Gum disease link with Covid-19 complications

A recent study published in the Journal of Clinical Periodontology revealed that those who suffer with gum disease may be at a higher risk of Covid-19 complications including death. The case-control study, which was conducted in Qatar and involved more than 500 patients, found that patients who suffered with periodontitis (gum disease) were 4.5 times more likely to require a ventilator, nine times more likely to die of the virus and 3.5 times more likely to be admitted to intensive care.

Leading dental hygienist and founder of London Hygienist (, Anna Middleton, said: “This isn’t the first study that has found a link between poor oral hygiene and Covid-19. Another recent study [published in the British Dental Journal] showcased that poor oral hygiene increased the duration of viral shedding from Covid-19 from approximately 50 days (meaning the virus is detectable for longer in your saliva even if your symptoms have resolved if you are not brushing properly). Therefore, improved oral health can in fact reduce the duration of infection.”

She added: “The key is to make sure that the oral microbiome is healthy. For example, we know that gum disease causes inflammation and alters the bacteria in the mouth. So, if we can make sure that all of our patients are free from gum disease, that’s a huge advantage.”

Anna recommends following a good oral health care regime at home, including brushing teeth twice a day as well as flossing to reduce bacterial overload.

Walking takes a back seat

A survey conducted by Alzheimer’s Society of over 2,000 people has revealed how walking has taken more of a back seat during lockdown, with two fifths (43 per cent) of people walking less than 1,000 steps in an average working day. Additionally, almost two thirds of Brits surveyed (64 per cent) were not leaving the house at all on some days, with respondents spending three days on average without getting any fresh air.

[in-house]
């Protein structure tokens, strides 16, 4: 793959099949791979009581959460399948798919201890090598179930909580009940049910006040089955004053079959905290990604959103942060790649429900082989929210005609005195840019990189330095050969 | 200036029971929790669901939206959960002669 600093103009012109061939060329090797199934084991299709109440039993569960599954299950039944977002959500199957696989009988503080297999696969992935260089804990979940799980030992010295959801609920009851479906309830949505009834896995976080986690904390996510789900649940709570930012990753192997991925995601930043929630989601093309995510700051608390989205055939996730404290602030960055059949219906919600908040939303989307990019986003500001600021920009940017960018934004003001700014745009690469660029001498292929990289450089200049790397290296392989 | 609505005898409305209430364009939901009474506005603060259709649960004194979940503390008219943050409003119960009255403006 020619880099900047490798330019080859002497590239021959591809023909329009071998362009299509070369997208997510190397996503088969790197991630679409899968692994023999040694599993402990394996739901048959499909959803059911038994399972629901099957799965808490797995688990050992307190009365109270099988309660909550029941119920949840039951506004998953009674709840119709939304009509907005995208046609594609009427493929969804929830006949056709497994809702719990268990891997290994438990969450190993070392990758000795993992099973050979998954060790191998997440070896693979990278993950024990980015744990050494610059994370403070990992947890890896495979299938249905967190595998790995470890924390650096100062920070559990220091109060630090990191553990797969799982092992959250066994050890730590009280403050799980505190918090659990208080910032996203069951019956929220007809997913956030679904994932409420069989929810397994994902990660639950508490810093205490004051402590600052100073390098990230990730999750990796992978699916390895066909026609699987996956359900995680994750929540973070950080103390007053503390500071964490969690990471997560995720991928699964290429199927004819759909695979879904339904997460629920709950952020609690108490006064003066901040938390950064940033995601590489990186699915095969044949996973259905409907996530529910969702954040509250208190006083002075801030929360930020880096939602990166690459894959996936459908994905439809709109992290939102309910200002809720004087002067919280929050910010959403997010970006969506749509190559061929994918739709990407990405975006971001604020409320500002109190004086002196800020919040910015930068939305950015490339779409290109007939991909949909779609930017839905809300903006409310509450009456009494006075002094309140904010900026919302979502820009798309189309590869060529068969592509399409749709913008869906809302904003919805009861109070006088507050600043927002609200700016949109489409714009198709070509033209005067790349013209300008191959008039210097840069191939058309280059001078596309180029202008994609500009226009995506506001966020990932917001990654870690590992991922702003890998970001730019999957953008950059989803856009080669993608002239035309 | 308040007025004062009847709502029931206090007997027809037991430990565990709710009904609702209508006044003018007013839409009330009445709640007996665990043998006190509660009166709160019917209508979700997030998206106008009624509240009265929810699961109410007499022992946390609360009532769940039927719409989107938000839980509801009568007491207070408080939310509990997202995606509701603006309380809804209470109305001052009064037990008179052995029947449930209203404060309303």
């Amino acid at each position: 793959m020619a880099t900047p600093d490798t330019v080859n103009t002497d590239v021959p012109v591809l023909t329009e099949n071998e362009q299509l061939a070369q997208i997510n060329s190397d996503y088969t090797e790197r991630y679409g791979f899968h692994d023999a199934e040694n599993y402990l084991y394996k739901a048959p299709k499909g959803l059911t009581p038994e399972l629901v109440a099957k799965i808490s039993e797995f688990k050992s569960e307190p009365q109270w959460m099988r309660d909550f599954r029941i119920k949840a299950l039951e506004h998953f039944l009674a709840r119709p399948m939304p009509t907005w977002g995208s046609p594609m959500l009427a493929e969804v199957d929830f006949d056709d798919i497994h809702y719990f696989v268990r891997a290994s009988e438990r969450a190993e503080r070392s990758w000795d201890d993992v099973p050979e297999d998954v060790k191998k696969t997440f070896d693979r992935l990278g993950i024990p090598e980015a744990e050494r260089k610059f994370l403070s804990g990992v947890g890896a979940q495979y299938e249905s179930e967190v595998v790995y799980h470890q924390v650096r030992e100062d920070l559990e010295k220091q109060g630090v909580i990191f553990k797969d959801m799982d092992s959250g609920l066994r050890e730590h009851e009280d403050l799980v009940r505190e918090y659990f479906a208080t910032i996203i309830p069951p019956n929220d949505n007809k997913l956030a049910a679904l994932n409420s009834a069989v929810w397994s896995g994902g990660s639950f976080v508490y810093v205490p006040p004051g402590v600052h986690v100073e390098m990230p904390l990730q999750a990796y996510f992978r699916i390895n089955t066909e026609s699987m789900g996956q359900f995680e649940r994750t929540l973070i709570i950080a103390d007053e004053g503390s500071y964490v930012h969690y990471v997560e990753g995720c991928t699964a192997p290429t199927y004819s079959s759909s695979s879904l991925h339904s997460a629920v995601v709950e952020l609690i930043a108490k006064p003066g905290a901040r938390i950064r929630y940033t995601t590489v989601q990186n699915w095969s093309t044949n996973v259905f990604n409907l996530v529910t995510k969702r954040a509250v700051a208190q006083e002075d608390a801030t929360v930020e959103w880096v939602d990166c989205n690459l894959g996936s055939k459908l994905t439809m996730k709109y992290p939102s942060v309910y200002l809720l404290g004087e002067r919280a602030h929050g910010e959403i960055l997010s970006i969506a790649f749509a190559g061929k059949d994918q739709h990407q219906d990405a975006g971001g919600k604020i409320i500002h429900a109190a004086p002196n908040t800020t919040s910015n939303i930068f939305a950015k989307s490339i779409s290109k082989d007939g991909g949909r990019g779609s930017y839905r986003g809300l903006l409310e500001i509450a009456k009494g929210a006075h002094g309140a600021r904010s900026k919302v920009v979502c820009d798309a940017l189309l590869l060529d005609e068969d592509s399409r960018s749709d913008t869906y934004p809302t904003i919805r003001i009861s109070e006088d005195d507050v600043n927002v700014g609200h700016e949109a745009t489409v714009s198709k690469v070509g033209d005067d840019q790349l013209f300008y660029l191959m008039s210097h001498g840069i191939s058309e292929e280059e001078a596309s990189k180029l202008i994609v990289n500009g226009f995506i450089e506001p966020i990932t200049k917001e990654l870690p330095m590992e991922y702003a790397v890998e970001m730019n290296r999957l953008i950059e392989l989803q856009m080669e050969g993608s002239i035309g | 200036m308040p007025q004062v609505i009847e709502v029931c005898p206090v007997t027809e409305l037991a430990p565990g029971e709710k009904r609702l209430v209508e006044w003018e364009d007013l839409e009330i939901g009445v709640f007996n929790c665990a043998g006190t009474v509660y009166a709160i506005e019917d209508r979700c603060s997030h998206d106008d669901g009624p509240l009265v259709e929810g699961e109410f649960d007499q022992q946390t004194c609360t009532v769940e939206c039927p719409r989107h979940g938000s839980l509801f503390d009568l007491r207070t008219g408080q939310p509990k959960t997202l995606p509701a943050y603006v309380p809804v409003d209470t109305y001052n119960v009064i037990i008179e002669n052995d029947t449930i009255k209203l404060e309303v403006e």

In response to the findings, Alzheimer’s Society is encouraging people to sign up to a complete-your-own Memory Walk in March in a bid to get active and raise money for the charity. Regular physical exercise is one of the best ways to reduce your risk of getting dementia. There’s also evidence to suggest that the impact of staying active for people with dementia’s quality of life and health is huge, as it can improve confidence and wellbeing and may slow down mental decline. For more information, visit and please be sure to follow the latest government guidance when planning and completing your walk.

Working outdoors linked to lower risk of breast cancer among older women

Danish researchers have discovered that working outdoors over many years is associated with a lower risk of breast cancer in women after the age of 50.

As the primary source of vitamin D is UVB sunlight, the researchers say that those who work outdoors are exposed to more sunlight, thus increasing their vitamin D levels.

Vitamin D has a well-recognised role in maintaining bone and musculoskeletal health, but it may have other roles, including helping to ward off infection and cancer.